My first assignment ever was as an earthquake apprentice. The company that hired me was looking to train the next generation of earthquake adjusters. It had been awhile since a devastating one hit the US and a growing shortage of adjusters with the knowledge of how to properly estimate earthquake related damages concerned the financial industry. I was fortunate in that my training occurred on contentious, but old claims from the Northridge Earthquake versus a live event. A judge ordered the files be reopened after finding opportunities in their original adjustments. My boss at the time told me “You will never work another job like this one. You will also never forget what you learn here.” He was right. Cracks took on an entire new life. Soil, clay, stone, tile, wood, cement, and plaster evolved from simple materials to storytellers eight years after the California landscape shook and rolled. If a structure collapsed, careful evaluations must be done and measurements taken to compensate people for their loss. Epoxy could be used to repair cracked foundations. Glass never cleans out of carpet so remove and replace it. Some things can be shored up or repaired; others must immediately be replaced. Attics must be explored and one must have the courage to crawl the underside of whatever structure you are estimating not on a slab. Crawlspaces can be creepy and disgusting things to enter on a normal day let alone after a disaster. I learned from seasoned adjusters, highly respected engineers, a slew of experts, attorneys, those who suffered the loss, and old claims files just how destructive the world we live in can be. How quickly lives and material can vanish. Sure, we all see it on TV, but until you live it; until you have to work with it around the clock, it never truly registers how powerful Mother Nature is.
The images of Umbria and the impacted areas of Marche this week broke my heart. Those poor people who died! Those who fortunately survived will need to muster a great deal of courage and sheer will in order to forge a head. The struggle to regain a sense of normalcy for the damaged cities will no doubt be an exhausting one. The trauma of such an event takes a toll that lasts a lifetime for those who live through it along with those who respond to assist. However like anything else, hope eventually springs forth and positive stories can be found among the negative ones. Those graphic pictures and news stories took me back to that first assignment years ago as well as the last major natural disaster I worked. I know that regardless of where various cities are in the stages of cleanup, seasoned eyes will read the headlines once more in the built environment. They will recognize the plastered over cracks or repairs giving away what happened there just as quickly as they will an empty outline of a foundation. Sometimes the small reminders strike a survivor, first responder, or adjuster just as hard as seeing a building in pieces scattered across the ground.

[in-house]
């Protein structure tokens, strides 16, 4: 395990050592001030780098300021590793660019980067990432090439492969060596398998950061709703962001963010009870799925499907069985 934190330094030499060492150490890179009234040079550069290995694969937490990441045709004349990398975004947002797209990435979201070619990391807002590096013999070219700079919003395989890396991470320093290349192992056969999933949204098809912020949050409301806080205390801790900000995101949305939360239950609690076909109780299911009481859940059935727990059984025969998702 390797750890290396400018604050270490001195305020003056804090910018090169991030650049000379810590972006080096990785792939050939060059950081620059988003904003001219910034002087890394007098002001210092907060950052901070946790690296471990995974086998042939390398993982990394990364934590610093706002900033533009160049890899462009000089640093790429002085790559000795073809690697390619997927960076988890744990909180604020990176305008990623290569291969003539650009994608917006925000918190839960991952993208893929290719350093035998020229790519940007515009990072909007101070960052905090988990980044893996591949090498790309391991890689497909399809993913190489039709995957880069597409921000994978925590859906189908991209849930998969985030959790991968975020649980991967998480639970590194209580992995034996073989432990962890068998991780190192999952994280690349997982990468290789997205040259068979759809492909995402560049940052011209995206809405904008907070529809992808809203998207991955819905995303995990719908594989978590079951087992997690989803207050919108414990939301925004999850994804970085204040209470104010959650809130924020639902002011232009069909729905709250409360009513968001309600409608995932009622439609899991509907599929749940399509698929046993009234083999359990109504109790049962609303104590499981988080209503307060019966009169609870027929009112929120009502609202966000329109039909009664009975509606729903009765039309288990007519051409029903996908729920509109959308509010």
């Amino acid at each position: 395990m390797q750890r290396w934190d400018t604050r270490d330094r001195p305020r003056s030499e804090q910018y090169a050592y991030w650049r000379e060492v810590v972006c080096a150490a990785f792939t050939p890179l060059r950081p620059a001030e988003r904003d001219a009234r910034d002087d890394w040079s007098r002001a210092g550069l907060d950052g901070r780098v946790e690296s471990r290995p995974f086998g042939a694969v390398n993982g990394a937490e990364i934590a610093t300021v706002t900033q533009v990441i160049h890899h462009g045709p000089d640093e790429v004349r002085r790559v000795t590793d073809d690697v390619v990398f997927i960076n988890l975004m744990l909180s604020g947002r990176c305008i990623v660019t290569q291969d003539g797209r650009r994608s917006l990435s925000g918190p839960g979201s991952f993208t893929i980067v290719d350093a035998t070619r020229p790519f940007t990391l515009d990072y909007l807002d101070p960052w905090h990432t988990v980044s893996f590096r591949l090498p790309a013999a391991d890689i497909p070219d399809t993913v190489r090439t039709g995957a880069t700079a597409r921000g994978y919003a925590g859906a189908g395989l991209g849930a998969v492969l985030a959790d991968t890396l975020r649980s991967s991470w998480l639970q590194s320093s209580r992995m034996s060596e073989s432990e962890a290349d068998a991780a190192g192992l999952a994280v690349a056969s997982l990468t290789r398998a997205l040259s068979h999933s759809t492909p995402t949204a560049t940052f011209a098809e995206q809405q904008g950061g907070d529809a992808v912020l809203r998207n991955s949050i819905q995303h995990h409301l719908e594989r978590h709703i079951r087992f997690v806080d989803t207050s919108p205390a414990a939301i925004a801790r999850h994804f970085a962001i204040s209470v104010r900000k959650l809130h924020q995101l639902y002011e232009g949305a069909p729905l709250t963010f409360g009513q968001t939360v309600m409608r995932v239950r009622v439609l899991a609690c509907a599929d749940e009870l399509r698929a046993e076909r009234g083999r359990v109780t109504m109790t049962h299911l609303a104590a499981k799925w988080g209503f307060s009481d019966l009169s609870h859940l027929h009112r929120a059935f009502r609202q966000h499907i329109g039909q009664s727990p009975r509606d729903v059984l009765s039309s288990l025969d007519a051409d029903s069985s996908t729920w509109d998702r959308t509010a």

Sadly, my two worlds blurred for a fleeting moment in 2013. Hiking the coastline of Cinque Terre, we came across two damaged houses. The region experienced massive landslides two years earlier. Immediately, my heart fell staring into what once was someone’s home. The remaining shells teetered over a gorge with their exterior walls missing. The adjuster in me began trying to figure out construction techniques and how exactly to estimate that type of structure. The person in me not only felt a sense of loss, but a strange sense of invasion. I frequently experienced that on deployments. Here I am as an outsider stepping into a person’s most intimate space. The one safe haven from the stressors of the world, the one location where a person can hopefully be himself or herself without anyone casting judgment on them: their private home. I wondered what memories and events occurred in the room before me. Had the resident enjoyed living there? Were they insured? Where did they go? How much of the home and their belongings were lost? And darkly, I pondered the question no one ever wants to ask: did they survive? In case they didn’t, I offered a prayer for them and others in the area before we began walking the trail again. The amazing beauty of the landscape and turquoise water lost a bit of their magic after stumbling across that graphic reminder of how even the most inviting environment harbors a darker side.
The remains of a home along the path connecting the five cities making up Cinque Terre. Photo Credit: Caterina Novelliere February 2013
In all honesty, I selfishly want Italy to retain the illusion of rolling green hills, tall brown mountains, and aqua waters seeped in a rich history. I hope the romantic writer, the historian, and the child will overpower the more disconcerting catastrophe responder. However, the realist in me knows that the people in Umbria and Marche need that adjuster and horrified fellow human to extend a helping hand to them, to empathize with their loss, and share their story. Lastly, as harsh a reminder as it is, the adjuster is needed to make me pause and be grateful for loved ones, the opportunity to be back in Italy, and the simple things in life. Tragedy re-shifts priorities to the things we should regularly appreciate, but sometime the day-to-day grind of everyday life pushes them to the back burner.
Please consider helping the people of central Italy. You can assist in relief efforts by donating to these organizations:
The Italian Red Cross: http://www.cri.it/flex/cm/pages/ServeBLOB.php/L/IT/IDPagina/31392
The International Federation of the Red Cross and Red Crescent Societies:
The Italian American Relief website:
Or if you are in Italy, donate blood and needed supplies to the various organizations collecting them.